Jeanne Christensen rsm, Justice Advocate - Human Trafficking, Sisters of Mercy, West Midwest Community USA, believes that persons who are vulnerable are more likely to be exploited. This can occur via the widespread use of social media, where anonymity or duplicity often embroils innocent or vulnerable persons. Additionally the speed of interaction when using smart phones and related devices means decisions may be made too quickly. Escalated conversations over a short period of time, can falsely suggest a close intimacy between relative strangers. Predators use this false friendship base, to encourage the other person into sending messages with sexual content or graphic photos, thus making her/him vulnerable to being blackmailed.

Jeanne believes dangerous apps and websites on some social media platforms are too easily accessible, leading to secret meetings with someone only met online. Particularly vulnerable are runaway youth, those (including children) living in poverty, LGBTQ persons, legal or undocumented immigrants and refugees. Other root causes that render people vulnerable is a lack of education and/or job opportunities; unstable home life; history of sexual or physical abuse, including women who are prostituted; and escape from various forms of violence, especially gun violence. All of this feeds into the greed of predators because they benefit financially from the exploitation of others.

Rose Macharia rsm, a member of the Kenyan Province Leadership Team shares that young people travel to the Middle East for work, but often end up being exploited. Child trafficking within Kenya is common among vulnerable children, who are enticed by adults linked with cartels into different activities, one example being sex-tourism. Some children are abducted for a variety of illegal reasons i.e. adoption, early marriages or drug trafficking. Other issues contributing to human trafficking are poverty, unemployment among the youth, orphaned Children and those with disabilities, inequality, plus social and economic issues. Additionally some youth are recruited by cross border radical groups like AlShabaab. This is an extremist jihadist group working within Somalia and Kenya, who use young people as suicide bombers and armed soldiers. Read Rose’s full report here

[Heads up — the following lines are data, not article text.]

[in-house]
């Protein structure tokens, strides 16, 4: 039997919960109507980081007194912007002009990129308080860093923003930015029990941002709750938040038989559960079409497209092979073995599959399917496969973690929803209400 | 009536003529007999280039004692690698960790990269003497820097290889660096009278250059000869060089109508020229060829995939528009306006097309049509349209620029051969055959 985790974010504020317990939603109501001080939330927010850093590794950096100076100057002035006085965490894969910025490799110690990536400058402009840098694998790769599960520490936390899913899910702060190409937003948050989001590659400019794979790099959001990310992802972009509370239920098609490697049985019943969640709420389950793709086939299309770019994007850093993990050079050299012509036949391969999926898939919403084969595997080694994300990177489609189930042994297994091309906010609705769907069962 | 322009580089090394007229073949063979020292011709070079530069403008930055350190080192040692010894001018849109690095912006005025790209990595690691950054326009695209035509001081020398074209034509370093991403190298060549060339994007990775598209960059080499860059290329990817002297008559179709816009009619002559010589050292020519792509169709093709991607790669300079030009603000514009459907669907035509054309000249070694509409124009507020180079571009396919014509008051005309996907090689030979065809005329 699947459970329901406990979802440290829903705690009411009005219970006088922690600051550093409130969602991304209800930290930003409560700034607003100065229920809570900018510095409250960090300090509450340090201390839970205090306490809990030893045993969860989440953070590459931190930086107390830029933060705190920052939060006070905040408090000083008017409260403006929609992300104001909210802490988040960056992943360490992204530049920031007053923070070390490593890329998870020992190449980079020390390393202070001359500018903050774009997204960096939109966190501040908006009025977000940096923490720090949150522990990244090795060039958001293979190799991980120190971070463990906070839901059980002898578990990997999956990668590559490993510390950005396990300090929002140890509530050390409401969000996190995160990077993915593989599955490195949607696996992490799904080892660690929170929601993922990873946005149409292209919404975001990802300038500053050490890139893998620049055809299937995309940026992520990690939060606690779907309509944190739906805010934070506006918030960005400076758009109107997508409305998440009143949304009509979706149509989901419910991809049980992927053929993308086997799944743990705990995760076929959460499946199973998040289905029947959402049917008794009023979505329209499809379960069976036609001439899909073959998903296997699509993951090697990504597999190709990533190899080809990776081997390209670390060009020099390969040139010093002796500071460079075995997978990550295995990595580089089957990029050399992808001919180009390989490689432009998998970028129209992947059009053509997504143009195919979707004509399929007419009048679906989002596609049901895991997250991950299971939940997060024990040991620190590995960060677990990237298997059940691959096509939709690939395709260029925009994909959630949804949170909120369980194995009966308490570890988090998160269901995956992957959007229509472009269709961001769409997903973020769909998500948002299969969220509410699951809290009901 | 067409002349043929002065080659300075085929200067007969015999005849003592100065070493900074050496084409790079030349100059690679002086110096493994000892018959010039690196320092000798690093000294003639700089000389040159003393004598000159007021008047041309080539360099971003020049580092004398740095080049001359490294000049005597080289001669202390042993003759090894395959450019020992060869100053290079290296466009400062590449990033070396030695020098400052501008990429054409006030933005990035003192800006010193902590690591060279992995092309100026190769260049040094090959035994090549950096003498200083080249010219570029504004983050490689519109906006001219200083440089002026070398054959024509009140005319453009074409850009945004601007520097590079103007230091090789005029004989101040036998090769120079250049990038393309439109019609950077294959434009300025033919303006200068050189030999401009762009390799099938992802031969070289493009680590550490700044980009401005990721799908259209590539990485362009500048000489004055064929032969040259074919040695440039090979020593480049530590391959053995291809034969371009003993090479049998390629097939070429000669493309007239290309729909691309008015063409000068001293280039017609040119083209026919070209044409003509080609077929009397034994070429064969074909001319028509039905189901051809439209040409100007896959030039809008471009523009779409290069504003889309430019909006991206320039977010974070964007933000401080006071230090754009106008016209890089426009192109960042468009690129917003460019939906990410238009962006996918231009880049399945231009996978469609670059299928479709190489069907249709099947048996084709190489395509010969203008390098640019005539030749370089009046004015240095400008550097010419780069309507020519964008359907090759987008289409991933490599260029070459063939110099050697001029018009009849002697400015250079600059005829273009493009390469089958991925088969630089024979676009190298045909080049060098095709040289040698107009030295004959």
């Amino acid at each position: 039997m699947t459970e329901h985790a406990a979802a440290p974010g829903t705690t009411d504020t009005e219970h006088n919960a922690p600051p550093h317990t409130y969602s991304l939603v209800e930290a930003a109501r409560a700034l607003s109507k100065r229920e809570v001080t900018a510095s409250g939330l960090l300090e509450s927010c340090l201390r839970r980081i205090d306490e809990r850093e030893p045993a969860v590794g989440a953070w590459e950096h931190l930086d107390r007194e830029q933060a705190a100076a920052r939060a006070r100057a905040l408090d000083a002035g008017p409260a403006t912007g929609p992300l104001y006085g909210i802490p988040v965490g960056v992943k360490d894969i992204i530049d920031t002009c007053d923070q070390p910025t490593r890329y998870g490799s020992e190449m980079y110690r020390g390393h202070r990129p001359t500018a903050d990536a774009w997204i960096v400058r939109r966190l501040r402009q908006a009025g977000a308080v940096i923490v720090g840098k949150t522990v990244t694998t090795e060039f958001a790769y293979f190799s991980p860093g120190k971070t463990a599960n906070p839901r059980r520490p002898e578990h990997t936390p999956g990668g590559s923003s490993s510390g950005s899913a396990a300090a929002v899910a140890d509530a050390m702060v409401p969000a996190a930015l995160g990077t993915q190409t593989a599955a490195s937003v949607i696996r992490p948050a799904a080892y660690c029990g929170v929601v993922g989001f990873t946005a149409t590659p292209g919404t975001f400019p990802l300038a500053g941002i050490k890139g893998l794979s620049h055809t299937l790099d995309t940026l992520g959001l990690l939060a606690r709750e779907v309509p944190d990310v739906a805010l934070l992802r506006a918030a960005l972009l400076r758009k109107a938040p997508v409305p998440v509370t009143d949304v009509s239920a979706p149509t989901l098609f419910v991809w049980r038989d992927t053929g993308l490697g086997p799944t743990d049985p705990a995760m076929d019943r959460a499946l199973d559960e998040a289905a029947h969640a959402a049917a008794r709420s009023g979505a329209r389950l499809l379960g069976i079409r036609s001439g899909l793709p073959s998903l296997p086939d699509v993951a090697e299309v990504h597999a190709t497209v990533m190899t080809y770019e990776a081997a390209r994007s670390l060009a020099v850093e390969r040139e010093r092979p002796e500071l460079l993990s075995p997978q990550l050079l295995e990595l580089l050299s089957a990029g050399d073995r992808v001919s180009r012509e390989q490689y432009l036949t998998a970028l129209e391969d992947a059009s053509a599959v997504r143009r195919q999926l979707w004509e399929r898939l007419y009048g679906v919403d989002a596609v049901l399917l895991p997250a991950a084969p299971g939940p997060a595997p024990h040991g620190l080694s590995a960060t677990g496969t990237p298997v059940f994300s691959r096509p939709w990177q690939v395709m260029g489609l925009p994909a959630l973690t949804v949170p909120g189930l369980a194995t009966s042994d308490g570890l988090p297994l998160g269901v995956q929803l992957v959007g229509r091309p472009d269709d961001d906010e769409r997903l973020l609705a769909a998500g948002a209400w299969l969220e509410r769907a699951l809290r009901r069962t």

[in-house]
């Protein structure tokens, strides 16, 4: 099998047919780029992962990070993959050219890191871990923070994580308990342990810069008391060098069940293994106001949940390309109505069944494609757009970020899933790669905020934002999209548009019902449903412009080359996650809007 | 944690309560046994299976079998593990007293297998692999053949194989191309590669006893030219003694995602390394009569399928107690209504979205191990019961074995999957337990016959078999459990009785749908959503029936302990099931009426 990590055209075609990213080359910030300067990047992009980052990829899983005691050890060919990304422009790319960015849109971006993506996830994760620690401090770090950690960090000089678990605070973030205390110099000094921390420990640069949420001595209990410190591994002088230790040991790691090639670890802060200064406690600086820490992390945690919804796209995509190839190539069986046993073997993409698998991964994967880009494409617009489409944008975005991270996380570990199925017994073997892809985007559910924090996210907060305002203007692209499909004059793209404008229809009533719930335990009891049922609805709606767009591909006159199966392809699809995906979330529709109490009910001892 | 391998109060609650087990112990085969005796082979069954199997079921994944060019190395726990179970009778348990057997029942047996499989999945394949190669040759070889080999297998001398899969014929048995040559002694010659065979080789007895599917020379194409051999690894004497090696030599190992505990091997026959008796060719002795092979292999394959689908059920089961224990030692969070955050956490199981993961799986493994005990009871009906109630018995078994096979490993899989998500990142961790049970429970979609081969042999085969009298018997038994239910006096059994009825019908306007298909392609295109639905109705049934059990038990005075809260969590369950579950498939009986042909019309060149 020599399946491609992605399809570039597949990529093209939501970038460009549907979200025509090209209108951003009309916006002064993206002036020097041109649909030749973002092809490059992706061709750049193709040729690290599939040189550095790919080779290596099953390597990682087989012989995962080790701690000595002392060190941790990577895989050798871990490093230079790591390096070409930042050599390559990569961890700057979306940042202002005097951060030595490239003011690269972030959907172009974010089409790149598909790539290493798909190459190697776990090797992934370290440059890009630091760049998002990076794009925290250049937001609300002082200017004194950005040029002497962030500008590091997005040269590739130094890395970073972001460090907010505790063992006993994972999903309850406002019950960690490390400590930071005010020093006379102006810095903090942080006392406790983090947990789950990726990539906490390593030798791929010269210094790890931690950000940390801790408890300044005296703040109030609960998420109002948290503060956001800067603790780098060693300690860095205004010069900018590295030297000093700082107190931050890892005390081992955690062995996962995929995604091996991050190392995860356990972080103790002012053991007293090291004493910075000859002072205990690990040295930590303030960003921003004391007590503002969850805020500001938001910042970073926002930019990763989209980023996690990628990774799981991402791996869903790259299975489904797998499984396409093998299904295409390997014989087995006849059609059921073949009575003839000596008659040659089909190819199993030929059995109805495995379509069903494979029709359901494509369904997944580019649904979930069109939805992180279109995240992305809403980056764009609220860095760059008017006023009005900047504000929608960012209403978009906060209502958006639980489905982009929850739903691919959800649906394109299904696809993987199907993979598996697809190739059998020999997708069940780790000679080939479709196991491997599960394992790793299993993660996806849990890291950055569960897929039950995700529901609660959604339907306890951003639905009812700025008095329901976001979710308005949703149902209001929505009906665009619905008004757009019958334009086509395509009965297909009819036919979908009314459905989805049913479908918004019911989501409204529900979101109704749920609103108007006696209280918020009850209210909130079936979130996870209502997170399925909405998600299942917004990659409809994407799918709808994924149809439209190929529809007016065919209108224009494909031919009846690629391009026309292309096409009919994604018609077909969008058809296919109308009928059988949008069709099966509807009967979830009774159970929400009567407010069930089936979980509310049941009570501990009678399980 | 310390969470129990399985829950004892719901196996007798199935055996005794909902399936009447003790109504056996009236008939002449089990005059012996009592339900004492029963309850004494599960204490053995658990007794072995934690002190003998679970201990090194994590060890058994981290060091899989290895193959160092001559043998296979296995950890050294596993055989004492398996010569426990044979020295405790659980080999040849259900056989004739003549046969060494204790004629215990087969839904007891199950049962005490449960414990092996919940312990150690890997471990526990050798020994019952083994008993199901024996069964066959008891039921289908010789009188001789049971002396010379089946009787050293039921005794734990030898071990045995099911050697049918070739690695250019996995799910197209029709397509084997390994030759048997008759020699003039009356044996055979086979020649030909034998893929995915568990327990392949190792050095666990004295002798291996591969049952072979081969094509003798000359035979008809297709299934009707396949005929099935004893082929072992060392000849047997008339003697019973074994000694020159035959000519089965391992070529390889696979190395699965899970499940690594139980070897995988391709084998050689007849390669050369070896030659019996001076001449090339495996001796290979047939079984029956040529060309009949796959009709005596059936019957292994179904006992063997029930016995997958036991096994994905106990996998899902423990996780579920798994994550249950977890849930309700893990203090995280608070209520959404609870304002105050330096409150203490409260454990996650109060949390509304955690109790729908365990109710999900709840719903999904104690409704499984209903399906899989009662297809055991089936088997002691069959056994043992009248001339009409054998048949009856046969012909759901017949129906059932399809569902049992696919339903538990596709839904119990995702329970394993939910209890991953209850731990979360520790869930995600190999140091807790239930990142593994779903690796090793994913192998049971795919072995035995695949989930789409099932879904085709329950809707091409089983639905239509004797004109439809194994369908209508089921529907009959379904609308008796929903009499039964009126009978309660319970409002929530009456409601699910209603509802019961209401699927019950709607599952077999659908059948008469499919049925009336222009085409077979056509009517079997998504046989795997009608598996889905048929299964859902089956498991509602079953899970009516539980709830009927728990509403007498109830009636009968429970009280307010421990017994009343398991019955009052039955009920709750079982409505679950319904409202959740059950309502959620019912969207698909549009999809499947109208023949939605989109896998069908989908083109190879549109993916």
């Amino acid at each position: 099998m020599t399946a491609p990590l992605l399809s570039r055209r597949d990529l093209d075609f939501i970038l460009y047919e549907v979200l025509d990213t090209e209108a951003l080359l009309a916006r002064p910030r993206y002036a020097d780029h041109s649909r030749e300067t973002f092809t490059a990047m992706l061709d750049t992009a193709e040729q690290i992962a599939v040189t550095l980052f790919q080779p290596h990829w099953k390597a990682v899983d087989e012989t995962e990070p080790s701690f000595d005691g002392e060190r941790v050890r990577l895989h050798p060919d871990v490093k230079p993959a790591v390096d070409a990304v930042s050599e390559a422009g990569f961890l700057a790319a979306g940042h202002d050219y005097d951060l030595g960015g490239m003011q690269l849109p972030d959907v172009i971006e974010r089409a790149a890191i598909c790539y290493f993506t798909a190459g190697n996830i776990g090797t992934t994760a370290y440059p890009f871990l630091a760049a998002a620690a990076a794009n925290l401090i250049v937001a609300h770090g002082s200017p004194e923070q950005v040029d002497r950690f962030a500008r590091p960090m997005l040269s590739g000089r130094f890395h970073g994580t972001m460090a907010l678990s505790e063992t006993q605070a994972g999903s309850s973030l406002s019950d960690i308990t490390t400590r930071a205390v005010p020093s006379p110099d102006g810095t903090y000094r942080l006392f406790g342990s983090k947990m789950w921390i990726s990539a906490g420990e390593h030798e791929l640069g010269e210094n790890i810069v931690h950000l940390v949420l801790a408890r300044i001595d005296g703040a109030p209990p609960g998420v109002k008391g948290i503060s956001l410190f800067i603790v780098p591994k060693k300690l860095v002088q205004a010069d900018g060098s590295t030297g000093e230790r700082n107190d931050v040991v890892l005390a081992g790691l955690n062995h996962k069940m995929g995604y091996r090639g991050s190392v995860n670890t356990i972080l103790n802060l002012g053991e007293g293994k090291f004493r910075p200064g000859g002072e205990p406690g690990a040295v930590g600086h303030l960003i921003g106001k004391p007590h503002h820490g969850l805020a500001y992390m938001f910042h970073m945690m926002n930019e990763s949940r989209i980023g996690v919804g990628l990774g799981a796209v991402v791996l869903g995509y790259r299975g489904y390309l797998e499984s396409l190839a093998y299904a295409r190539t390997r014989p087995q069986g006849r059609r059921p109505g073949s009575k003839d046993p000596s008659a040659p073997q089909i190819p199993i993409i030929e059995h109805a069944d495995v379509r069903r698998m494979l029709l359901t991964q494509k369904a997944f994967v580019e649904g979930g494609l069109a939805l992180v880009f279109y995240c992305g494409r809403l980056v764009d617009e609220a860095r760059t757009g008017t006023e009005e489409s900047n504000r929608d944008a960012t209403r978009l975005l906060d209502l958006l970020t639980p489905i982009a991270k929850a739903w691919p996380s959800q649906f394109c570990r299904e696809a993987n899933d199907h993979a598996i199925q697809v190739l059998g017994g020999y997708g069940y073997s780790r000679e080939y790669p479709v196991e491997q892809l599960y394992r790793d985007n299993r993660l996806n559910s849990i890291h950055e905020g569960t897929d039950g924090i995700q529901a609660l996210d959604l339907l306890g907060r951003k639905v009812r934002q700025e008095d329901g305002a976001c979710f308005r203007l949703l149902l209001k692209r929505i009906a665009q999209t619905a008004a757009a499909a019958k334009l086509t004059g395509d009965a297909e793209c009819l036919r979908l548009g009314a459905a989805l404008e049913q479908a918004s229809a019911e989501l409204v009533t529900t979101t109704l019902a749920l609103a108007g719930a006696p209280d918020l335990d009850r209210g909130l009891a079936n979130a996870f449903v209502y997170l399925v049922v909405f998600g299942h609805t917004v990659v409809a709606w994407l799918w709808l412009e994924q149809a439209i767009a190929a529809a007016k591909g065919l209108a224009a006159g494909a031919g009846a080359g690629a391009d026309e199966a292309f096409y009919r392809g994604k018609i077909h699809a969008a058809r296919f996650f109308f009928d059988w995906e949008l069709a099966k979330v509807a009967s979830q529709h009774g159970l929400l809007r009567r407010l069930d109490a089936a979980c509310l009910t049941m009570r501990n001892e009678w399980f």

Angela Reed rsm, Coordinator of the MIA-Global Action programme at the UN in NY believes the issues of demand and supply must both be addressed. Human trafficking for her is not a random act of victimization; rather it is a systematic process of cumulative marginalization, which leads to victimization. This is exemplified in the stories of trafficking survivors who draw attention to the human rights violations and systematic oppression they endured throughout their life journeys. If an adequate standard of living, quality education, safety and gender equality were in place for girls and young women, their vulnerability to trafficking would be reduced significantly. Because they were not, they served as root causes in rendering them vulnerable to being trafficked.

Angela in her advocacy work focuses on prevention. Utilizing a concept she developed called Optimal Life Course Conditions (OCCC) for girls, adolescents and young women, these conditions if in place, could curtail the trafficking of girls and young women. There are 14 OLCCs, clustered in three stages. In childhood, they include adequate standard of living, quality education, safety and security. In adolescence, they include psychosexual health and development and long-term life skills. In young adulthood, they include decent work and economic empowerment, community cohesion and personal security. Facilitating these conditions will minimise vulnerability. 

Conclusion: Human trafficking is a global phenomenon, necessitating a response from across the world. As Angela notes the belief that if we catch the traffickers and punish them, trafficking will somehow end is only part of the problem. So too is greed and power. In terms of supply this must be stopped, aided by ensuring girls, young women and youth are less vulnerable to exploitation. 

See the interview Sr. Angela did for National Catholic Reporter on this issue.

Messages to: Denise Boyle fmdm - Team Leader Mercy Global Action